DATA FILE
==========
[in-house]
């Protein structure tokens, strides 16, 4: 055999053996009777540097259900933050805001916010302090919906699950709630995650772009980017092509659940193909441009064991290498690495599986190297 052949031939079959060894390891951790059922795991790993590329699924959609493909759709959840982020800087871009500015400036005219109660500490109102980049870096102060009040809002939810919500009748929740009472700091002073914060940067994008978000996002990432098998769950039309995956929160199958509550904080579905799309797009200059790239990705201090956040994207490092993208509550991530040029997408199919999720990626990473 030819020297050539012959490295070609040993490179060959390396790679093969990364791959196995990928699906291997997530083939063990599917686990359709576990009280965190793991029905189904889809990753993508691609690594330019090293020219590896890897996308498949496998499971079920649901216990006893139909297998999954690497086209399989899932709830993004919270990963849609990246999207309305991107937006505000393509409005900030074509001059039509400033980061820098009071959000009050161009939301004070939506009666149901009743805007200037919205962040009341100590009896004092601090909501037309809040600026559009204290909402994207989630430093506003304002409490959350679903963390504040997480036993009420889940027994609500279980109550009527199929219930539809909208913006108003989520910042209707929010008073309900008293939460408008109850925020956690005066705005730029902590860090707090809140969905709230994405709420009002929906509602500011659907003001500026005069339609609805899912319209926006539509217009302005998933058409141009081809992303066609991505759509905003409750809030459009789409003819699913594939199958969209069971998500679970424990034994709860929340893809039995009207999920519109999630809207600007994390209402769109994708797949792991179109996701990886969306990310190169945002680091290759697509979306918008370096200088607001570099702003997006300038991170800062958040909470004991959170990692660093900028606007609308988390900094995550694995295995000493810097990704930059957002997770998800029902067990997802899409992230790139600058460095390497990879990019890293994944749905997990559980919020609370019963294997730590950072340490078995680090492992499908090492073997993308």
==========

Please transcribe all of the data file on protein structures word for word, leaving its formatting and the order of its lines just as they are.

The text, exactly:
[in-house]
């Protein structure tokens, strides 16, 4: 055999053996009777540097259900933050805001916010302090919906699950709630995650772009980017092509659940193909441009064991290498690495599986190297 052949031939079959060894390891951790059922795991790993590329699924959609493909759709959840982020800087871009500015400036005219109660500490109102980049870096102060009040809002939810919500009748929740009472700091002073914060940067994008978000996002990432098998769950039309995956929160199958509550904080579905799309797009200059790239990705201090956040994207490092993208509550991530040029997408199919999720990626990473 030819020297050539012959490295070609040993490179060959390396790679093969990364791959196995990928699906291997997530083939063990599917686990359709576990009280965190793991029905189904889809990753993508691609690594330019090293020219590896890897996308498949496998499971079920649901216990006893139909297998999954690497086209399989899932709830993004919270990963849609990246999207309305991107937006505000393509409005900030074509001059039509400033980061820098009071959000009050161009939301004070939506009666149901009743805007200037919205962040009341100590009896004092601090909501037309809040600026559009204290909402994207989630430093506003304002409490959350679903963390504040997480036993009420889940027994609500279980109550009527199929219930539809909208913006108003989520910042209707929010008073309900008293939460408008109850925020956690005066705005730029902590860090707090809140969905709230994405709420009002929906509602500011659907003001500026005069339609609805899912319209926006539509217009302005998933058409141009081809992303066609991505759509905003409750809030459009789409003819699913594939199958969209069971998500679970424990034994709860929340893809039995009207999920519109999630809207600007994390209402769109994708797949792991179109996701990886969306990310190169945002680091290759697509979306918008370096200088607001570099702003997006300038991170800062958040909470004991959170990692660093900028606007609308988390900094995550694995295995000493810097990704930059957002997770998800029902067990997802899409992230790139600058460095390497990879990019890293994944749905997990559980919020609370019963294997730590950072340490078995680090492992499908090492073997993308």